$f_c = f_s \sqrt{D^2 - 1}^{\frac{+1}{n}}$

Next is the problem of choosing Q.  According to [David S. 2010] :


About half way down [the Wikipedia page for Butterworth filter] is the table of "Factors of polynomials..." The 4 or 5 place numbers are 1/Q so their inverse is the number you are looking for.... In general any higher order filter shape can be split into a series of second order sections + one first order if an odd number is required. Each section will have its own Q and higher order filters will have a progression from low Q to high Q.

Wiki gives a formula for these numbers.   There will be \(\frac{N}{2}\) passes through the filter and a sequence of \(\frac{N}{2}\) values. The required equation is thus:

$Q = \frac{-\frac{1}{2}}{\cos(\pi \frac{2 k + n - 1}{2 n})}$

where $k = \frac{N}{2} ... 1$

Now things are ready for the cookbook formulae.  The main transform equation is:

$y_i = a_0 x_i + a_1 x_{i-1} + a_2 x_{i-2} - b_1 y_{i-1} - b_2 y_{i-2}$

Find the intermediate variables:

$\omega_0 = \frac{2 \pi f_c}{f_s}$ $R = \frac{\sin(\omega_0)}{2 Q}$

The coefficients for the low-pass filter are:

$a_0 = \frac{1 - \cos(\omega_0)}{2 (1 + R)}$ $a_1 = \frac{1 - \cos(\omega_0)}{1 + R}$ $a_2 = a_0$ $b_1 = \frac{-2 \cos(\omega_0)}{1 + R}$ $b_2 = \frac{1 - R}{1 + R}$

The coefficients for the high-pass filter are:

$a_0 = \frac{1 + \cos(\omega_0)}{2 (1 + R)}$ $a_1 = \frac{-(1 + \cos(\omega_0))}{1 + R}$ $a_2 = a_0$ $b_1 = \frac{-2 \cos(\omega_0)}{1 + R}$ $b_2 = \frac{1 - R}{1 + R}$


Using the code

The prototype for bfilt is:

int bfilt (double *s, int l, double fsamp, 
double fpass, double fstop, double hpass, double hstop);
  • s is an array containing the sample data
  • l is the length of the array
  • fsamp is the sample rate in samples per second
  • fpass is the frequency of the passband edge in cycles per second
  • fstop is the frequency of the stopband edge in cycles per second
  • hpass is the minimum fraction transmitted in the passband, for example 0.99
  • hstop is the maximum fraction transmitted in the stopband, for example 0.01
  • A return value of zero means no errors.

Example Problem

The test program t_filt reads an audio file named input.raw.  To keep things simple, the audio files must be mono, 16-bit integer samples, least-significant byte first, with no header.  Here is some brief singing, recorded by TheScarlettWitch89 [2019].  Due to space limitations, you'll have to download this file from freesound and convert it yourself if you'd like to hear the results.  Load the input in audacity and it produces the spectrogram:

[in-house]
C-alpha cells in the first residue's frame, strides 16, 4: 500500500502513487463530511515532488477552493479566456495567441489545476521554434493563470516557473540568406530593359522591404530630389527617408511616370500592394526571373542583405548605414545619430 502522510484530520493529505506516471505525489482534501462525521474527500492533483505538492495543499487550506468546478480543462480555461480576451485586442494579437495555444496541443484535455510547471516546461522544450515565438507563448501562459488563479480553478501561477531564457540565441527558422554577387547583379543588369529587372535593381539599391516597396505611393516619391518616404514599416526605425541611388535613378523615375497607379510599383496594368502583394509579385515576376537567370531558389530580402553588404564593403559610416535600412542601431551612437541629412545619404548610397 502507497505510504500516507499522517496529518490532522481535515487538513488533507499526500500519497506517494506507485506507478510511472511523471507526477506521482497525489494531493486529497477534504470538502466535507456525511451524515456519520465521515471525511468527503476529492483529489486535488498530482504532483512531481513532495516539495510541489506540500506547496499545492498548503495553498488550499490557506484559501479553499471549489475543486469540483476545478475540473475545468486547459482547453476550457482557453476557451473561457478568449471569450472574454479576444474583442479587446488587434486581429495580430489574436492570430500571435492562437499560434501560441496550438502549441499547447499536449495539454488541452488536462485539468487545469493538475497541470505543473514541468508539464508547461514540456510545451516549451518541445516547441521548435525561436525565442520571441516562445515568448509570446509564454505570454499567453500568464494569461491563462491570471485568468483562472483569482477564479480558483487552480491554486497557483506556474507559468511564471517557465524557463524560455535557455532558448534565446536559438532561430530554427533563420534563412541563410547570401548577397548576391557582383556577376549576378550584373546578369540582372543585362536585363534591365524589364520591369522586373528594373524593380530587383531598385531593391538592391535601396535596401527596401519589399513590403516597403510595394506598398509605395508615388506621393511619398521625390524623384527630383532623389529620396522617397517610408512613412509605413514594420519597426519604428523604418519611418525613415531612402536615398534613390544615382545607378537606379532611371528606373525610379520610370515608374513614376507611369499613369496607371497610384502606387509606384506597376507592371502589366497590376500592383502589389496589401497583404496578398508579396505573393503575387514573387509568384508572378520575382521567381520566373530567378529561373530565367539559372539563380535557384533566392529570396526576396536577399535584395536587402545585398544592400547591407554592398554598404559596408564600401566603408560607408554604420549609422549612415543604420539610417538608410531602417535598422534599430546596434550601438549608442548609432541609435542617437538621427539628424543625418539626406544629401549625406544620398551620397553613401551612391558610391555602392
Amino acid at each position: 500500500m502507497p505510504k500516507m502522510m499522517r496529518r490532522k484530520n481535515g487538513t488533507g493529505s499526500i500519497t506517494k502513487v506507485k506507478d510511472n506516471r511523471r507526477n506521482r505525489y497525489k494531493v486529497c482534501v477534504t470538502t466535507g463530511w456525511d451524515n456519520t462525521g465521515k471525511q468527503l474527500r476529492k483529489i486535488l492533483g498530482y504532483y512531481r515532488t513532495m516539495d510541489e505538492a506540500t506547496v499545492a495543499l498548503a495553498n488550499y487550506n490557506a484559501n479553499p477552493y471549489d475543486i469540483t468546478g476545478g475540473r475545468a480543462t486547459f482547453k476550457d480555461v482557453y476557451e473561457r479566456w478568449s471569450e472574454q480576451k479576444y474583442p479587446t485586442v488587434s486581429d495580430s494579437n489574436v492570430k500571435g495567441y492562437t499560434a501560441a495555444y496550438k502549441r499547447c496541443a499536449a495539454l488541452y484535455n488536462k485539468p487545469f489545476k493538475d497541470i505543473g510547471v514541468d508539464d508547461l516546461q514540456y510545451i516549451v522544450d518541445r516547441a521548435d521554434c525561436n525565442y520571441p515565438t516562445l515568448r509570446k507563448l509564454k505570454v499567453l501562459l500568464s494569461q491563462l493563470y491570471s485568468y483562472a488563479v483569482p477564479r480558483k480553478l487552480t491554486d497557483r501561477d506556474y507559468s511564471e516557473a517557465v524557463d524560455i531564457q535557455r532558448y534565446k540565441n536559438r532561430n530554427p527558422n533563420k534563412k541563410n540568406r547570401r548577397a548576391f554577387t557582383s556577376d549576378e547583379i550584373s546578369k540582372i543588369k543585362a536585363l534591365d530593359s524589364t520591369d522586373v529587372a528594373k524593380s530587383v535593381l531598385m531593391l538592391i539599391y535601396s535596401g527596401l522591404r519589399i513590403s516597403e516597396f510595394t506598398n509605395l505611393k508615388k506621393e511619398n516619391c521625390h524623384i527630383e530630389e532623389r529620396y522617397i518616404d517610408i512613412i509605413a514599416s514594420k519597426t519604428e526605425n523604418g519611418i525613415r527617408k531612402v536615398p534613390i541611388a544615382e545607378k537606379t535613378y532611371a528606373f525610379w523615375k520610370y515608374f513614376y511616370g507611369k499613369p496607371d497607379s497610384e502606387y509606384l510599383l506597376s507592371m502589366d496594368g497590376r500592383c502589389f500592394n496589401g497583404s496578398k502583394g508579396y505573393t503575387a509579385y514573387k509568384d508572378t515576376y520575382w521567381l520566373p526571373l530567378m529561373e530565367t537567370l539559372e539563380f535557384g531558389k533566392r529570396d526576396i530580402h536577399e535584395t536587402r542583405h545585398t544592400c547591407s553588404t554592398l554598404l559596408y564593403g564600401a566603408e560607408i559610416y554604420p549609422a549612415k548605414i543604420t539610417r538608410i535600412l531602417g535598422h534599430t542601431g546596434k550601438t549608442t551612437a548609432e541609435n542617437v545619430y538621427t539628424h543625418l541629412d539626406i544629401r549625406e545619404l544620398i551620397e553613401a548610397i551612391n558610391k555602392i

showing a main tone at around 400 cycles/second, with as many as 13 discernable overtones.  The input is run through a low-pass filter and the result is written to lowpass.raw.  The spectrogram is:

Frequencies above 1000 cycles/second have been filtered out.  Next, the input is run through a high-pass filter and the result is written to highpass.raw.  The spectrogram is:

Frequencies below 1000 cycles/second have been filtered out.  Next, the input is run through a low-pass filter, and then a high pass filter, and the result is written to bandpass.raw.  The spectrogram is:

Frequencies below 950 cycles/second and above 1050 cycles/second have been filtered out.


Revision 0 — 19 Sep 2021


  • "Butterworth filter", on Wikipedia
  • Website for program audacity
  • "Cookbook formulae for audio EQ biquad filter coefficients", Robert Bristow-Johnson, [2001?], available from github
  • "The Butterworth Low-Pass Filter", John Stensby, 19 Oct 2005, available from the University of Alabama
  • "4th order Butterworth filter Q", forum comment by David S., 10 Nov 2010, at diyAudio
  • "Female 'Ooh' Singing Voice", TheScarlettWitch89, 25 Feb 2019, at freesound


This article, along with any associated source code and files, is licensed under A Public Domain dedication

Written By
Engineer Kruger Optical
United States United States
I work on an assembly line and have been doing amateur programming since 1992. Those rare times away from the computer I spend bicycling, canoeing the Columbia River, or cheering on the Seattle Seahawks.

Comments and Discussions

GeneralSomething of Potential Interest Pin
Rick York20-Sep-21 12:12
mveRick York20-Sep-21 12:12